Baltimore has filed a lawsuit against the Bureau of Alcohol, Tobacco, Firearms and Explosives for denying access to data on firearms used in crimes.
The city argues that this information is crucial for addressing gun violence and identifying the sellers who supply the city with weapons.
The lawsuit contends that ATF has misinterpreted a 2003 law, backed by the National Rifle Association, which restricts public access to gun trace data collected by the federal government.
The law, known as the Tiahrt Amendment, prohibits the use of federal funds to disclose information from the federal firearms tracing database. Despite President Joe Biden’s pledge to improve access to firearms data, ATF has refused to release information that could identify manufacturers, gun sellers, and federally licensed dealers who are most likely to sell to criminals or straw buyers.
The Importance of Gun Trace Data
Baltimore Mayor Brandon M. Scott emphasized the importance of this data, particularly for identifying gun retailers outside the city whose weapons often end up being used in crimes in Baltimore. He criticized the Tiahrt Amendment, stating that it hinders the implementation of effective public safety strategies and puts lives at risk.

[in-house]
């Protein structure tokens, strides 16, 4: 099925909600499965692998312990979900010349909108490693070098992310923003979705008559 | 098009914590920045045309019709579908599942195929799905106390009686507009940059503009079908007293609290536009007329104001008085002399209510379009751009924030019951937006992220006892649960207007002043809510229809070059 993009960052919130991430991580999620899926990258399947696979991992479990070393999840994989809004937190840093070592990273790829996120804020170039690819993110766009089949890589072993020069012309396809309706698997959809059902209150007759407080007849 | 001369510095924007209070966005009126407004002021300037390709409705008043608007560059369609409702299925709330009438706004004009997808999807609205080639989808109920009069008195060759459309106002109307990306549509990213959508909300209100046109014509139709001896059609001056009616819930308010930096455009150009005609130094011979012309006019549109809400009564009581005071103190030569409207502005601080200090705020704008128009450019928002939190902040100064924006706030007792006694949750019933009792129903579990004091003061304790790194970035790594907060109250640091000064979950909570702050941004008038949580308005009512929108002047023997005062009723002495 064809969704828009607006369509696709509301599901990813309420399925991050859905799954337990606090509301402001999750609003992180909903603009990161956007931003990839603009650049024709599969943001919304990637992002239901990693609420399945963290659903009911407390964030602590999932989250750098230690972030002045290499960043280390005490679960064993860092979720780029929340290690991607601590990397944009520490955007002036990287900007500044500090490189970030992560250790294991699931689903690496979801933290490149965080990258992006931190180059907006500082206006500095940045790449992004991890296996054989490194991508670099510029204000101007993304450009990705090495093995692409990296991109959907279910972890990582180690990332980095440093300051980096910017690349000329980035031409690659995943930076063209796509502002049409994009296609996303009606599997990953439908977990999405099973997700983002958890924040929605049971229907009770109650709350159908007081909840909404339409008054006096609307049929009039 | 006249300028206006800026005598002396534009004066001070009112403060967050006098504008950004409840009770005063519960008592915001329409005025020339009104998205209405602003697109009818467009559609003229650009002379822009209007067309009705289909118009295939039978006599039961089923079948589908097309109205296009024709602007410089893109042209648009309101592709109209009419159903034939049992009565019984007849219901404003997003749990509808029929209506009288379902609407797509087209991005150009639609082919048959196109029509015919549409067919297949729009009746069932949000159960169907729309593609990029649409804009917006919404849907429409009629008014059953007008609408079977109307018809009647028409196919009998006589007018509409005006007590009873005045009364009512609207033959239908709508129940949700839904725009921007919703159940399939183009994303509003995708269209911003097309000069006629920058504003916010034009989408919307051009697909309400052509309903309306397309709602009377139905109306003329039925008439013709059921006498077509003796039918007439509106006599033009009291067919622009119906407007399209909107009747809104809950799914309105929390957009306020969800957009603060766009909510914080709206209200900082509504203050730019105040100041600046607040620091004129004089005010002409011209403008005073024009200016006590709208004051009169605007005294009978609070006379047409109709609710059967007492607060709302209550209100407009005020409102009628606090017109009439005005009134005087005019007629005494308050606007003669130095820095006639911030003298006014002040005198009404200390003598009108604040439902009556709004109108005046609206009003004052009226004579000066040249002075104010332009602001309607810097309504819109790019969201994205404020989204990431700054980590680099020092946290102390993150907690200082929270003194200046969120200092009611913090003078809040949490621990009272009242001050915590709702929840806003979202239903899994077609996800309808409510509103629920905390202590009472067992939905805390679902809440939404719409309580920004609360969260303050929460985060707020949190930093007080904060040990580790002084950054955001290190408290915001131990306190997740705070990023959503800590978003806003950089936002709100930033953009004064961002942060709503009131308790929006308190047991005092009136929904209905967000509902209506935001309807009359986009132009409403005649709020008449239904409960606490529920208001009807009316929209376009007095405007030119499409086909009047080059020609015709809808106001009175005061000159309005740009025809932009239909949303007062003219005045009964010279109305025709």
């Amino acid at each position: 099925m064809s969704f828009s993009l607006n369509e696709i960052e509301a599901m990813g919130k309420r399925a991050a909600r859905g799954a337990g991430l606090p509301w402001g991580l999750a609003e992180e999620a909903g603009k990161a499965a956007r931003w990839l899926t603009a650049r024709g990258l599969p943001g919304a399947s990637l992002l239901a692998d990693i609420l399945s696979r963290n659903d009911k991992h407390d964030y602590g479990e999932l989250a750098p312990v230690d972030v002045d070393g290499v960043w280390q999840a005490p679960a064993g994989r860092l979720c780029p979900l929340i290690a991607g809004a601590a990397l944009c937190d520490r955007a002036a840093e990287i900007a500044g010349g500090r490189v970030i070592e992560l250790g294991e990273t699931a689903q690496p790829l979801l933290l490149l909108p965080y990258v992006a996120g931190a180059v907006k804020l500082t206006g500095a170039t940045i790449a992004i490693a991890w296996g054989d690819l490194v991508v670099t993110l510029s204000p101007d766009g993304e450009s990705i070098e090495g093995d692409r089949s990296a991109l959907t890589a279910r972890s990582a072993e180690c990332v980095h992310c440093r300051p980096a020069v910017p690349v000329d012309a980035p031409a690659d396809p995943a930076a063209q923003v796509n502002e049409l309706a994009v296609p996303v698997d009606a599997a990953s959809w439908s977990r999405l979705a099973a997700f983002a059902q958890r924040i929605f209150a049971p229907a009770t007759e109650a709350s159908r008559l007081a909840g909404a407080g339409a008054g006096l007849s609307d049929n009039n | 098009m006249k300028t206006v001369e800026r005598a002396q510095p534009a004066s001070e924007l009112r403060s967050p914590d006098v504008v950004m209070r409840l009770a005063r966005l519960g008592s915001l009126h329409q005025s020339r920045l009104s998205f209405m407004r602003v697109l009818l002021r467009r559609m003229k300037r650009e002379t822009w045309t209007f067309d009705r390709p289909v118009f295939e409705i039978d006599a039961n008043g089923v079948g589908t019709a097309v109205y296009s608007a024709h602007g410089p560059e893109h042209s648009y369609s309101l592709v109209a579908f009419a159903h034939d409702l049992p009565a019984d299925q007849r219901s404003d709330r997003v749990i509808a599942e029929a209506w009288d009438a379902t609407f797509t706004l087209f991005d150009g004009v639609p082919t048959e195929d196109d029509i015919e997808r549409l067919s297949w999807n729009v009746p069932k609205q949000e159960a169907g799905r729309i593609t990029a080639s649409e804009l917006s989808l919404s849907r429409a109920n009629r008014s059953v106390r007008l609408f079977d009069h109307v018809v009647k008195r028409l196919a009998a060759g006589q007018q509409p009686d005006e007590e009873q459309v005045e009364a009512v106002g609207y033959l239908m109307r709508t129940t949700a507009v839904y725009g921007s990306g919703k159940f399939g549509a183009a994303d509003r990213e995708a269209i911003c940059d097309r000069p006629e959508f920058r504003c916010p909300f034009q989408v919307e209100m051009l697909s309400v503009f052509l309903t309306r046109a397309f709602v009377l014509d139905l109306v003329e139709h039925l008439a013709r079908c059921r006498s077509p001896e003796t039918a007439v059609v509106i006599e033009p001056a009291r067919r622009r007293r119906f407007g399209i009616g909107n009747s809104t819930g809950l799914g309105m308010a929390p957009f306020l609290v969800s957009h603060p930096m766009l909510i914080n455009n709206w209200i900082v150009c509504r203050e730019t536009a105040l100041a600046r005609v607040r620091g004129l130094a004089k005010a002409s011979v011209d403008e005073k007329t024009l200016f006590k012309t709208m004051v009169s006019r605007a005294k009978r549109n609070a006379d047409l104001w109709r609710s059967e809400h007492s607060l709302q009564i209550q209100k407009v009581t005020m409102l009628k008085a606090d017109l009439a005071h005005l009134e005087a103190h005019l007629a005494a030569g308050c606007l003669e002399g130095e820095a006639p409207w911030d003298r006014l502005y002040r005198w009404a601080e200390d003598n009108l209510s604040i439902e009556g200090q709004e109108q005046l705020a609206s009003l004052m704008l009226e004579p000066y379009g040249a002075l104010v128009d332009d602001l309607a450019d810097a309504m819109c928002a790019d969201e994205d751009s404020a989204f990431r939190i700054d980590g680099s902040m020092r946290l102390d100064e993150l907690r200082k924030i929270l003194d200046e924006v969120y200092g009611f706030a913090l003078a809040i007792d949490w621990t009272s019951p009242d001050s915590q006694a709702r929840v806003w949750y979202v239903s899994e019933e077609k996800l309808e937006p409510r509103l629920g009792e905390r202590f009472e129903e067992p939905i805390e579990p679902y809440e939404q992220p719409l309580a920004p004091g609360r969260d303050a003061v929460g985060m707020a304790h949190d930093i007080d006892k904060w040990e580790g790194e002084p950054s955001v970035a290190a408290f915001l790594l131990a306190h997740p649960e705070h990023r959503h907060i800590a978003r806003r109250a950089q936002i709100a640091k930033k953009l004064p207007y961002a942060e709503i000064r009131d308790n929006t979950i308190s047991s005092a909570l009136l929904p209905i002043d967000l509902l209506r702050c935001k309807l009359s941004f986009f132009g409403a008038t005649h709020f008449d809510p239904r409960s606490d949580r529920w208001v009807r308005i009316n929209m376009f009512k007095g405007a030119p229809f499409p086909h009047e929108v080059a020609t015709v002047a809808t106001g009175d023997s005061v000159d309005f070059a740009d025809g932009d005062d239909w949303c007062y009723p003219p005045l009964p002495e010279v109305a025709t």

The lawsuit highlights three crimes where access to trace data was necessary. Despite Biden’s campaign promise to repeal the Tiahrt Amendment, efforts to do so have stalled. Gun rights organizations and gun manufacturers have strongly opposed attempts to repeal the amendment, arguing that it is a political ploy to “name and shame” law-abiding federally licensed dealers.
However, when trace data has been publicly released, it has shed light on how legally manufactured and lawfully sold firearms end up in the hands of criminals. A study by the gun control group Brady found that a small percentage of gun stores accounted for a significant proportion of firearms that ended with criminals.
The Aim of the Lawsuit
Baltimore, like other cities with no legal gun dealers within their jurisdictions, sees a migration of purchasing activity to adjacent areas or nearby states where firearms can be easily trafficked. City officials estimate that 60& to 70% of the firearms used in crimes from 2017 to 2021 originated outside Maryland.
The lawsuit aims to identify “trends of how crime guns enter communities,” according to Alla Lefkowitz, Everytown’s litigation director.
Read more at The New York Times.